Financial backers of a Dubai developer that aimed to build towers named after German sports stars including the Formula One driver Michael Schumacher and the tennis champion Boris Becker have declared bankruptcy in Germany.
Dubai-based investors in properties from the developer Alternative Capital Invest (ACI) have received notices in the past week to file claims as part of the liquidation of several funds in Germany set up to allow investors to take advantage of Dubai's property boom.
The bankruptcy proceedings of those funds will provide an important guide for how property developments with complex financing arrangements and ownership structures are dealt with as thousands of legal cases over property go through the courts here and abroad, lawyers say. It will also shed light on how successfully foreign courts can compel UAE companies to hand over assets.
ACI was known as one of the brashest developers in Dubai's property boom. It launched several celebrity-endorsed buildings, including towers named after Schumacher and fellow F1 driver Niki Lauda. But none of its 17 projects have been completed.
ACI funded its projects through direct sales and several investment funds in Germany, where a founder of the company, Robin Lohmann, is from. Since 2008, cases have been filed against those funds and ACI in Dubai as investors clamoured for the return of their money or completion of the buildings in which they invested.
Valeri Babak, an investor in the stalled Victory Bay tower in Business Bay, said he received a letter from the liquidator of the fifth of seven funds in Germany asking him to file a claim for what he is owed. The fifth fund, called Alternative Capital Invest GmbH & Co. V. Dubai Tower KG, was associated with Victory Bay.
The letter said the "insolvent" fund was being liquidated and the local court of the city of Bielefeld in Germany was overseeing the distribution of the company's assets.
Mr Lohmann, the managing director of ACI Real Estate in Dubai, did not answer calls or e-mails yesterday. German prosecutors told The National in September that they were investigating the management of ACI amid allegations of fraud and breach of trust.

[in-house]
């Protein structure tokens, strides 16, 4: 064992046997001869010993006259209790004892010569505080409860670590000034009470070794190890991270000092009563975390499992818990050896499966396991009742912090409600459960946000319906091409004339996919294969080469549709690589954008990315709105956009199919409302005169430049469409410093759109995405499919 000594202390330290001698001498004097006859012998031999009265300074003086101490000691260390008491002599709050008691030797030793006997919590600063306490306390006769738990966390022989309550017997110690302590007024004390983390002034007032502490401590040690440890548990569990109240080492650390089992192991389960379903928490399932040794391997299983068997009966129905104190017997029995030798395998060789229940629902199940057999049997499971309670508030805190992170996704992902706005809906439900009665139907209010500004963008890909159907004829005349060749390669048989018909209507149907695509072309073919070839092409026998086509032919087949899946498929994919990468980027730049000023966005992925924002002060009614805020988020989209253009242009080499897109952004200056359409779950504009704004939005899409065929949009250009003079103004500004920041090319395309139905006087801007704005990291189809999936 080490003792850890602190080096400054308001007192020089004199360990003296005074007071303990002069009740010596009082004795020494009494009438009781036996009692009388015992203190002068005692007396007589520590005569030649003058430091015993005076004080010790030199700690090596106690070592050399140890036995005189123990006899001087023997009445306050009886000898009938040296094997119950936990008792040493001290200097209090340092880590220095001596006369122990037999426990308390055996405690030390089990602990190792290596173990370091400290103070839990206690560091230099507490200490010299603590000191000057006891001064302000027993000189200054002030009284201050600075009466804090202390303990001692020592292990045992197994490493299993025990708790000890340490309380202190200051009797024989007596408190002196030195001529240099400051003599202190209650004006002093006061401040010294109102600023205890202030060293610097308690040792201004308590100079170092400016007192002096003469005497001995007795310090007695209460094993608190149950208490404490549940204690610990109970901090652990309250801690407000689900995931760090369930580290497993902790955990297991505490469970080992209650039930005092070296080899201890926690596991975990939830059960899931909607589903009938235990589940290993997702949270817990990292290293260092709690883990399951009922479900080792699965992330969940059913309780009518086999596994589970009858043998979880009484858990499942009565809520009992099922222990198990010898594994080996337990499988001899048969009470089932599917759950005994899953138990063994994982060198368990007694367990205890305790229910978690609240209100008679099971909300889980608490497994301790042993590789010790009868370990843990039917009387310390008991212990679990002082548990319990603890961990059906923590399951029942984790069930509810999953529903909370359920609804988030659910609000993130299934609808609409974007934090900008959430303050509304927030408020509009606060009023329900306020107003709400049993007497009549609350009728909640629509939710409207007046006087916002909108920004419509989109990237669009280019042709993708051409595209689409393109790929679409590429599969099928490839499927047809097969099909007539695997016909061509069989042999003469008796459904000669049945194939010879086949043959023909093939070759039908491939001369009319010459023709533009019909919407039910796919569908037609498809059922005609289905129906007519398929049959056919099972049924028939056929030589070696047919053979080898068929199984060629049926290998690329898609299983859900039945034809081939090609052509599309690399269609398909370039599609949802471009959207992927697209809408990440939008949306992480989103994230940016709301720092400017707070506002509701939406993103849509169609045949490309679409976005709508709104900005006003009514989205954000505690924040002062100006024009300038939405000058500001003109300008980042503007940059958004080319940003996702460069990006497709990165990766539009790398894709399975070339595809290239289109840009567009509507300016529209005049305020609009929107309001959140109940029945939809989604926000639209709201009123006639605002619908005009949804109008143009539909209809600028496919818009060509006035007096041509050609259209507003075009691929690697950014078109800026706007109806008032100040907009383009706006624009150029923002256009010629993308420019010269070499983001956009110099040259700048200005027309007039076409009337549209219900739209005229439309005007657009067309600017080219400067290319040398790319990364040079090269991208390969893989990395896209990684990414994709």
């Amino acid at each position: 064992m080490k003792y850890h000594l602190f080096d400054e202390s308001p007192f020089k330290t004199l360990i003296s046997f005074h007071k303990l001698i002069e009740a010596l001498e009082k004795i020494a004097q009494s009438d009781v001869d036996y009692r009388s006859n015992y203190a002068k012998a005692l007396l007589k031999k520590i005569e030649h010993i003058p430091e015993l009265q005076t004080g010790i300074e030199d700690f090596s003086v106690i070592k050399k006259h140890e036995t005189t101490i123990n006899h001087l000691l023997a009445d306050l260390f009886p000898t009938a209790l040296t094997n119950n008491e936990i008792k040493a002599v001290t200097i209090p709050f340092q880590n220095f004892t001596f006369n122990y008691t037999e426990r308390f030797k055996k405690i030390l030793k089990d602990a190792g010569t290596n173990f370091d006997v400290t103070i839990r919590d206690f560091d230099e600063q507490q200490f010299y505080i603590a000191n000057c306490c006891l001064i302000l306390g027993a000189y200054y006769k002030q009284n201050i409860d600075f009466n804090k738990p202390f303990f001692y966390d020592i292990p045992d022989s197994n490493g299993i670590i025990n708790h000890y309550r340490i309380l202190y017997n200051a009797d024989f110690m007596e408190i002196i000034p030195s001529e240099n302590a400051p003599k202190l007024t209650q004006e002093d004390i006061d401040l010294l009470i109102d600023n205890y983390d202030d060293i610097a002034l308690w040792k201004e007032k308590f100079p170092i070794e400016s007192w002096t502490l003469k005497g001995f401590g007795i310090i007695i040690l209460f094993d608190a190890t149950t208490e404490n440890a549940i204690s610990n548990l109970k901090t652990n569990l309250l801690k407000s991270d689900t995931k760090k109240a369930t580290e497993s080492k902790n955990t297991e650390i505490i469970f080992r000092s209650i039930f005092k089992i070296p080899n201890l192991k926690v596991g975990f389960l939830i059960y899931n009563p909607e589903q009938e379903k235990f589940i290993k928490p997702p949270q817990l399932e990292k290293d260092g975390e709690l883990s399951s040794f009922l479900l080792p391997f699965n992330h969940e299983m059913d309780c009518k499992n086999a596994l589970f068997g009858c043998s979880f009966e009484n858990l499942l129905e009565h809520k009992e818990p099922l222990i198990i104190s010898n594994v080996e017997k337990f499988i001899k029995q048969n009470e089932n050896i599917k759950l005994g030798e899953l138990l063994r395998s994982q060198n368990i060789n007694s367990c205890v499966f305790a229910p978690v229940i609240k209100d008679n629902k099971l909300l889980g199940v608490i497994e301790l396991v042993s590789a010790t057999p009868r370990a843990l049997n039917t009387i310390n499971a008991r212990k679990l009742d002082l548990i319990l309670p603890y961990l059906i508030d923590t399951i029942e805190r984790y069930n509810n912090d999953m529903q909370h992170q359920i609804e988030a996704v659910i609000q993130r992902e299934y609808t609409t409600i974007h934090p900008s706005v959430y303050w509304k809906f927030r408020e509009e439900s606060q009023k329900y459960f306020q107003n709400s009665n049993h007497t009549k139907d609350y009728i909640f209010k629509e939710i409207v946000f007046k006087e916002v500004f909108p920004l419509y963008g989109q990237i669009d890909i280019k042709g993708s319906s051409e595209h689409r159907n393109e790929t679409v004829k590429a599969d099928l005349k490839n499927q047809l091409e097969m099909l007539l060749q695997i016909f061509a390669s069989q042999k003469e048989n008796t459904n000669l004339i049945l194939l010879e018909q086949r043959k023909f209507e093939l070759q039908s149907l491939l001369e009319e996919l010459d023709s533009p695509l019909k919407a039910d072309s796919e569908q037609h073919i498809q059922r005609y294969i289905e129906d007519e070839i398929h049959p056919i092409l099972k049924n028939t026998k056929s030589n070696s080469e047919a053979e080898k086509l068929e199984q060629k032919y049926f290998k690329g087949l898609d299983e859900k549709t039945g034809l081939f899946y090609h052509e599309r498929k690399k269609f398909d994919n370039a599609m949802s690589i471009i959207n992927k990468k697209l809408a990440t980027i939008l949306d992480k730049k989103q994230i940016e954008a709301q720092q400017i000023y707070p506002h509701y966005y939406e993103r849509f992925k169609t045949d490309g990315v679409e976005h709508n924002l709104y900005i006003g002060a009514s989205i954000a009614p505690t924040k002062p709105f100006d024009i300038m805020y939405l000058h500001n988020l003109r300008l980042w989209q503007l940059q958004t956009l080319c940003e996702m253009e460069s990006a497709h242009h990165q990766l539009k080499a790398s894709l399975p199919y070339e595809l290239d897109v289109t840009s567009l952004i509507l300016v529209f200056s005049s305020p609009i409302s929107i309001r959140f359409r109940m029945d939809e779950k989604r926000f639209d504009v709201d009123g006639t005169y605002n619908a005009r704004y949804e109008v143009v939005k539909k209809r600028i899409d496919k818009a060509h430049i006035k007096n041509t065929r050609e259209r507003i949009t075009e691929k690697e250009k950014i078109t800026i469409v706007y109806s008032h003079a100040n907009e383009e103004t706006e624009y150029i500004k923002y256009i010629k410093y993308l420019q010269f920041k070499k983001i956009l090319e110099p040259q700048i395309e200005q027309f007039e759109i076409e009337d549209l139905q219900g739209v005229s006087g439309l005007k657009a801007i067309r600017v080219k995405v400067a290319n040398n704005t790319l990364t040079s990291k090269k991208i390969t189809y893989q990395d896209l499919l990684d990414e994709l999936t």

Ludmila Yamalova, a managing partner at HPL Yamalova & Plewka in Dubai, said the impact of the case was still unclear, but the fact that Dubai buyers were starting to receive notices meant legal progress was being made.
"We are trying to understand what this means for people who invested in these buildings," she said.
"What is interesting is that the fund in Germany is being liquidated, but direct buyers of properties in Dubai are being notified as well. We interpret that as ACI Dubai also being insolvent."
Ms Yamalova said the courts were beginning to see the first official bankruptcy proceedings for property developers.
Investors were closely watching the first liquidation in the country for guidance on how the system woud handle redistributions of assets from insolvent companies. Al Murjan Real Estate in Umm al Qaiwain filed for liquidation in November, blaming an inability to get government planning approvals. It collected millions of dirhams in deposits from investors for the US$3 billion (Dh11bn) White Bay project on two islands in the emirate.
Mr Babak, the investor in Victory Bay, said he would file a claim with the liquidator in Germany but did not believe he would see any of the $800,000 he paid to ACI.
"I've been talking to them for two years and nothing has happened," he said. "I don't think they have any more assets. All we have been able to do is send letters."